That man is the richest whose pleasures are the cheapest. - Henry David Thoreau
Q:

Dear 100 Hour Board,

The Book of Mormon is written in English that from what I understand was common in Joseph Smith's time. So I am wondering if other translations of the Book of Mormon use more modern language in whatever language it is translated into or if it tries to use older sounding language? Also for those of you who have read the Book of Mormon in a different language did you find anything that had different meaning for you?

Thanks

Wishing I was multi lingual

A:

Dear Lingual,

I can't answer this for every language, but Book of Mormon in Spanish sounds old, unless you're from Spain and then it sounds perfectly normal. They still speak using the Spanish versions of thee and thou, which originally were the informal forms of speech. I think it sounds less old in Spanish than in English because Spanish speakers are more used to formal-informal distinctions.

I would say that reading the scriptures in a non-native language makes you pay attention more, which can be good for learning new things. I feel like reading in my native English allowed me to see some more subtle word meanings, which is also nice. I think once I had gotten use to Spanish it didn't matter too much which language I read my scriptures in, although it was easier in English. To me paying attention and praying to have the Spirit made more of a difference than whether I was reading in English or in Spanish. 

I do have a favorite Spanish verse though. In English, Moroni 7:46-47 has the phrases "charity never faileth" and "But charity is the pure love of Christ, and it endureth forever...". These verses are beautiful in English but the phrases used in Spanish are more meaningful to me. "Nunca deja de ser" and "permanece para siempre" mean the same thing as "never faileth" and "endureth forever", but translated more directly they mean that charity "Doesn't stop being" and "stays". To me never failing and enduring forever seems lofty and unrealistic. It's much easier for me to visualize and connect with staying and not stopping. That verse in Spanish reminds me that Christ always stays by us and never stops loving us.

Thanks for asking this question. If you really ponder the words I'm sure you'll find the scriptures to be more meaningful regardless of the language. Hope this helps!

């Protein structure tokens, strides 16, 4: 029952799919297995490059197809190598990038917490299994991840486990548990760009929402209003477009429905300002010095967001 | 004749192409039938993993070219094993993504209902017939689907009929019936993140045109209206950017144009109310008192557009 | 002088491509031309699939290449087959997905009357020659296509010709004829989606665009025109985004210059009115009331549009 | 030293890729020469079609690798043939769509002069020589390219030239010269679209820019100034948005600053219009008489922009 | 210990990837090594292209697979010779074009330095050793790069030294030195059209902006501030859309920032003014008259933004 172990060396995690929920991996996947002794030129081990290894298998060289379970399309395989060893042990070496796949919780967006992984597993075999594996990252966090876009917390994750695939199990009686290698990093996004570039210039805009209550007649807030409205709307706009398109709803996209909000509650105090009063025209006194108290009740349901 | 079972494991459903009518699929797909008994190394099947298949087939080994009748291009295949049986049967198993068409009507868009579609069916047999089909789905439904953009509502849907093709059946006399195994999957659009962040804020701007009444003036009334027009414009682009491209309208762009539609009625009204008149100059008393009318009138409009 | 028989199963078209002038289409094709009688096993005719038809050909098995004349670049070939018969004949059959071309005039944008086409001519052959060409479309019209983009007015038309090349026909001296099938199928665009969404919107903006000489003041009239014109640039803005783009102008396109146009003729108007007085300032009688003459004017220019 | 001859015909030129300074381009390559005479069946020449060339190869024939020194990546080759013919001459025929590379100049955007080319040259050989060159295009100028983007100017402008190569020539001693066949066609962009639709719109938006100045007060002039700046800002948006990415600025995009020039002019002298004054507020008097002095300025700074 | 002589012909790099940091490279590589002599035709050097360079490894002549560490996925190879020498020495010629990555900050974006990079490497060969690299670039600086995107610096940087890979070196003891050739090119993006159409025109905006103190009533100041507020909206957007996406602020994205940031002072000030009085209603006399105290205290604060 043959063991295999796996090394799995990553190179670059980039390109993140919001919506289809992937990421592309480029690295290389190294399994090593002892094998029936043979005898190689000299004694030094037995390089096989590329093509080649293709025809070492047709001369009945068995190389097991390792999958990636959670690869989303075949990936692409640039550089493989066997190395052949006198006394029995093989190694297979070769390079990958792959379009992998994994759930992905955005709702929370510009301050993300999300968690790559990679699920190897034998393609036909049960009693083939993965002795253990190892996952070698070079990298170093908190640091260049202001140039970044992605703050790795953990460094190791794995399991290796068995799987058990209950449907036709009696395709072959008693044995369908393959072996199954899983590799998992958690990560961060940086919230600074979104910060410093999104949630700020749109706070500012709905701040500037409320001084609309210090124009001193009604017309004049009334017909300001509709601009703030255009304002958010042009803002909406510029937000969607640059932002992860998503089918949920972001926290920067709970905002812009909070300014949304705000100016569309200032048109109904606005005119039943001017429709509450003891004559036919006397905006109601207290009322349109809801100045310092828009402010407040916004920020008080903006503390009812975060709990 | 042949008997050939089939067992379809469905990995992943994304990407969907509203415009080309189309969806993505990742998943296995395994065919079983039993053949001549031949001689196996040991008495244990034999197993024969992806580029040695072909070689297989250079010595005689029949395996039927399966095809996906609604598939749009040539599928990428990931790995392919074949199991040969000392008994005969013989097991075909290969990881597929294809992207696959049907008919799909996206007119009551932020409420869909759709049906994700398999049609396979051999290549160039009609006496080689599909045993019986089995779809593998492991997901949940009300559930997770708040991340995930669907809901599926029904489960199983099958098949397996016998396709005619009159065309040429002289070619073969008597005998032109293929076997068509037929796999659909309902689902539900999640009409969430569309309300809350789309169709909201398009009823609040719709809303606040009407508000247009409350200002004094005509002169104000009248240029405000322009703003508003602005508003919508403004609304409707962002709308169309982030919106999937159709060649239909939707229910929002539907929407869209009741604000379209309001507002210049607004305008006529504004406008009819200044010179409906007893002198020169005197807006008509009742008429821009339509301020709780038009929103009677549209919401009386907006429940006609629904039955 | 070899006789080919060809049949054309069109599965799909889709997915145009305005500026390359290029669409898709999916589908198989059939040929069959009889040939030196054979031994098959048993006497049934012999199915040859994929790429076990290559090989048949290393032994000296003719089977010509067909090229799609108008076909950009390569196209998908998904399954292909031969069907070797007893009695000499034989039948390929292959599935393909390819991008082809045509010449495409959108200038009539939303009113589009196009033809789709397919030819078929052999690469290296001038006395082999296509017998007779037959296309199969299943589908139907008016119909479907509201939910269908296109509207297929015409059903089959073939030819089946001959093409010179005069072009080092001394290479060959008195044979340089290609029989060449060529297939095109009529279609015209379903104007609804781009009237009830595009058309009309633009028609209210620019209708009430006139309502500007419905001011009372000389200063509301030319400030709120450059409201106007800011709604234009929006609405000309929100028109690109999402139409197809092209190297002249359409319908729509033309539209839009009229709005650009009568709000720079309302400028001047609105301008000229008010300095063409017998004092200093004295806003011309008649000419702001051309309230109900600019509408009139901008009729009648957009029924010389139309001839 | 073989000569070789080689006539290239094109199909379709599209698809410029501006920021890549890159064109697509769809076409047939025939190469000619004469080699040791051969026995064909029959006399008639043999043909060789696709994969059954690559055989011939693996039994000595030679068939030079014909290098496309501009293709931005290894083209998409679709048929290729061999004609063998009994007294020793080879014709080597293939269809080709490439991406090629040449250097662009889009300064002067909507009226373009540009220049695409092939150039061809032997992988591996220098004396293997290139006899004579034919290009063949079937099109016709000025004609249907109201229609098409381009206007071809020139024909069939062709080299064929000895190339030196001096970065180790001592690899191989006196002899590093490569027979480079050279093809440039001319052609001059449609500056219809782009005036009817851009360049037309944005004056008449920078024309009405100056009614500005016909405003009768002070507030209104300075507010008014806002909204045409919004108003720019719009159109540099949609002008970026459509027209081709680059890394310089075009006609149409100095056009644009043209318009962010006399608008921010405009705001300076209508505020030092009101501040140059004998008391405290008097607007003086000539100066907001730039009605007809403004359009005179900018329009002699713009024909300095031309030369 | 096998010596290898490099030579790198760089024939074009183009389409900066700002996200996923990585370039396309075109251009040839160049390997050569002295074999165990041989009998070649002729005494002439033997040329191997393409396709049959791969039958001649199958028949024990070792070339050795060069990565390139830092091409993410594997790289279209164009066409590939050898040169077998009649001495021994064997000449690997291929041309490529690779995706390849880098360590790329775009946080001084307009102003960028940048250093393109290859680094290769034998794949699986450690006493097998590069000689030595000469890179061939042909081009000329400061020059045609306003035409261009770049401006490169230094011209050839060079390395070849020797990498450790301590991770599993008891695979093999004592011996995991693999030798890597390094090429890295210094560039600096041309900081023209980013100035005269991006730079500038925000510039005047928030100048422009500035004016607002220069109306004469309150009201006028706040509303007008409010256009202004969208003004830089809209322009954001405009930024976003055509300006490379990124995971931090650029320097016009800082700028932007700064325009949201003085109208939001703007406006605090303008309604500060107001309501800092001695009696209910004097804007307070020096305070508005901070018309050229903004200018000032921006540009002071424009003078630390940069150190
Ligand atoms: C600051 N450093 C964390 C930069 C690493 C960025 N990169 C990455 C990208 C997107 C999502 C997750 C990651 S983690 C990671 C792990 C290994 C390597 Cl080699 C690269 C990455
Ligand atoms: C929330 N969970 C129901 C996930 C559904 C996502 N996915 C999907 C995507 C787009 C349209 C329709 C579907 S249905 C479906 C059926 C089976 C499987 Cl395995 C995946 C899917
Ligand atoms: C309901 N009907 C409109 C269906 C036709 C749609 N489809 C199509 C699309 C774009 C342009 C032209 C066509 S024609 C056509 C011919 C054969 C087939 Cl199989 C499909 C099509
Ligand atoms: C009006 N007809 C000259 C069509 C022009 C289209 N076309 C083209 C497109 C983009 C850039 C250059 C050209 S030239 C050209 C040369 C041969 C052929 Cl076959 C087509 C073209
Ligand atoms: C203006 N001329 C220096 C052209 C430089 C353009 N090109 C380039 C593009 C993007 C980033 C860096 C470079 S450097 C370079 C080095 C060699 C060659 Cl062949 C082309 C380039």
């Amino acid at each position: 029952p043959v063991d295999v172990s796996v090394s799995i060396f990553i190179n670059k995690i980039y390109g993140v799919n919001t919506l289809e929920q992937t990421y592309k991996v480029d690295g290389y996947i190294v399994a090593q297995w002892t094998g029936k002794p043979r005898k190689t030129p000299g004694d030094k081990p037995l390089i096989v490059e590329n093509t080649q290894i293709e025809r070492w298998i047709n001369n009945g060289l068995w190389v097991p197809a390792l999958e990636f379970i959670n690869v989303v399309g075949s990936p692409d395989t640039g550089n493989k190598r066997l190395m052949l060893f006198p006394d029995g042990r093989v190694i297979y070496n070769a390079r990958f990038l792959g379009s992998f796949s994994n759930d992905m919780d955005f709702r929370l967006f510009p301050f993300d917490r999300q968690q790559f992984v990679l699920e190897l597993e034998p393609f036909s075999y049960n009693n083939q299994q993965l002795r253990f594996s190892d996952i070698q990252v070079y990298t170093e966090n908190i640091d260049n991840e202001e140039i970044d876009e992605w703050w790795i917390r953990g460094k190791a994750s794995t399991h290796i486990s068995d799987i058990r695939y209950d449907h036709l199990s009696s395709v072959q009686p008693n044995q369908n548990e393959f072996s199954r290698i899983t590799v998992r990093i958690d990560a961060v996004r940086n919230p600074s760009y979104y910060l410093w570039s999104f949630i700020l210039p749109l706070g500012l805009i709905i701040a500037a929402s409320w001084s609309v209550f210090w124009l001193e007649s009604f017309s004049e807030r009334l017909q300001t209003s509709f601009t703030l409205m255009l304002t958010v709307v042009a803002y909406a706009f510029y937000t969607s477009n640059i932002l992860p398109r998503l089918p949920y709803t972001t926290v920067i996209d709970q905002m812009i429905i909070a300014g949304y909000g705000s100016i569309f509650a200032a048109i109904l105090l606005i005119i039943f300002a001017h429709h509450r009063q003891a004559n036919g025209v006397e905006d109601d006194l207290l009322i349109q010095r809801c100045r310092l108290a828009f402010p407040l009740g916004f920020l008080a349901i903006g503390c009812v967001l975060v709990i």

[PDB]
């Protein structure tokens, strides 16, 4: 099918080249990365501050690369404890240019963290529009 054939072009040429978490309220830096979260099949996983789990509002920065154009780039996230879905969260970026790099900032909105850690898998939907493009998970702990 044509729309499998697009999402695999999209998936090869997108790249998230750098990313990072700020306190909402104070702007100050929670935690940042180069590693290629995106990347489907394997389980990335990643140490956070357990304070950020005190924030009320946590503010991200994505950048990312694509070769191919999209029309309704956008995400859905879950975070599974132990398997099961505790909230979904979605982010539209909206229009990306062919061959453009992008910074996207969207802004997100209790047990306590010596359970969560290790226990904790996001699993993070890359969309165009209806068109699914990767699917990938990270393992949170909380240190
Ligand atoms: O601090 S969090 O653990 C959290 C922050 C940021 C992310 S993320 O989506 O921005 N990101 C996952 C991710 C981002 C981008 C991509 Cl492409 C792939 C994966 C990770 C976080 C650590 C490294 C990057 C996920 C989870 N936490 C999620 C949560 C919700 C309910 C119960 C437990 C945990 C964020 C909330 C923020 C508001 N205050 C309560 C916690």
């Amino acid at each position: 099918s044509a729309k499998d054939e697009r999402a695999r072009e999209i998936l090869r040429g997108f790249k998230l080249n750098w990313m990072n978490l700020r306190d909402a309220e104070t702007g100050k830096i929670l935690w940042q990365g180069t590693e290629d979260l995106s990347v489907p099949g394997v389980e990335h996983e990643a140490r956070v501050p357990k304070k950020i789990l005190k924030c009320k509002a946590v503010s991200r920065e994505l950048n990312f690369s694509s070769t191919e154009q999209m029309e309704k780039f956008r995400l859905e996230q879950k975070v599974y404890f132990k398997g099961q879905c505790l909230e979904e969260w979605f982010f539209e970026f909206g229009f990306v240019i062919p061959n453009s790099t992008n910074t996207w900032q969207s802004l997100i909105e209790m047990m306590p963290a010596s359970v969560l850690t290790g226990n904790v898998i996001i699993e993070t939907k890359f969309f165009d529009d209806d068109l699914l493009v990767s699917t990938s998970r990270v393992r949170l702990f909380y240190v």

Peace,

Tipperary

A:

Dear Wishing,

I've read the Book of Mormon in both Spanish and Portuguese, and while I definitely don't speak good enough Portuguese to tell what level of formality in language it uses, I can second Tipperary in the Spanish version still sounding formal. 

I found certain verses that were more meaningful to me in Spanish than they were in English, or that even cleared up some imprecise wording in the English version, and that was really cool for me. Reading the Book of Mormon in a different language helped me see things in a new light and appreciate them more. But at the same time, there were verses that just didn't have the same meaning in the translation as they did in English. So yeah, you're probably missing out on some things by not being able to read the Book of Mormon in another language, but at the same time, people who can't read it in English are also missing out on things. So in the end everyone is missing out on things, and that's what the gospel is all about, you know? Okay not really, sorry for my blasphemous joke, but in all sincerity, I love that the Book of Mormon will always be meaningful no matter what language you read it in. In the end you're not going to miss out on opportunities for spiritual growth/inspiration if you never read it in a different language, because the Spirit will teach you what you need to learn in whatever version you're reading.

-Alta

A:

Dear Wishing,

Swedish got a new translation just a few years ago. The old translation sounded old on purpose and was hard to read. The new translation is a lot more modern, but the writing style of the book itself still makes it feel somewhat old. The Swedes said it takes some adjusting to get used to reading it, even with the new version.

I've also heard that the Japanese Book of Mormon sounds pretty old (or at least used to).

-Kirito

posted on 12/31/2017 1:53 a.m.
Dear Wishing,

For the record, the English of the Book of Mormon was archaic even in the early 1800s-- read a book by Jane Austen (published in 1811-1817), for example, and you'll see that while her English is more formal than our language today, it's very different from Book of Mormon language. That's because the BoM's English matches that of the King James version of the Bible, which was the most popular translation of the day. That version was published in 1611-- roughly the same time Shakespeare was writing, and two hundred years before the BoM was published. Language changed a lot in those two hundred years.

If you want to get more out of the BoM in English, I'd recommend reading more Shakespeare-- one of the versions with a lot of textual notes. Seeing some of his plays performed would be helpful as well. The more understandable Shakespeare becomes to you, the more the BoM will be as well.

-Wahlee
posted on 12/31/2017 1:53 a.m.
The French Book of Mormon is written in formal French, employing the passé simple tense (a tense used only in writing or very formal speeches) which gives it a feeling we would term as biblical.
posted on 01/06/2018 12:51 a.m.
Your average Korean struggles reading The Book of Mormon without help because the vocabulary and grammar structure is very old. There are multiple versions where people try to balance comprehension and stay true to formality.

As recent as 2005, they changed the Korean 'latter' in "The Church of Jesus Christ of Latter-day Saints, because they were using a more formal version of 'latter' which made it sound really apocalyptic. Languages are incredibly culture dependent so translation is always a struggle.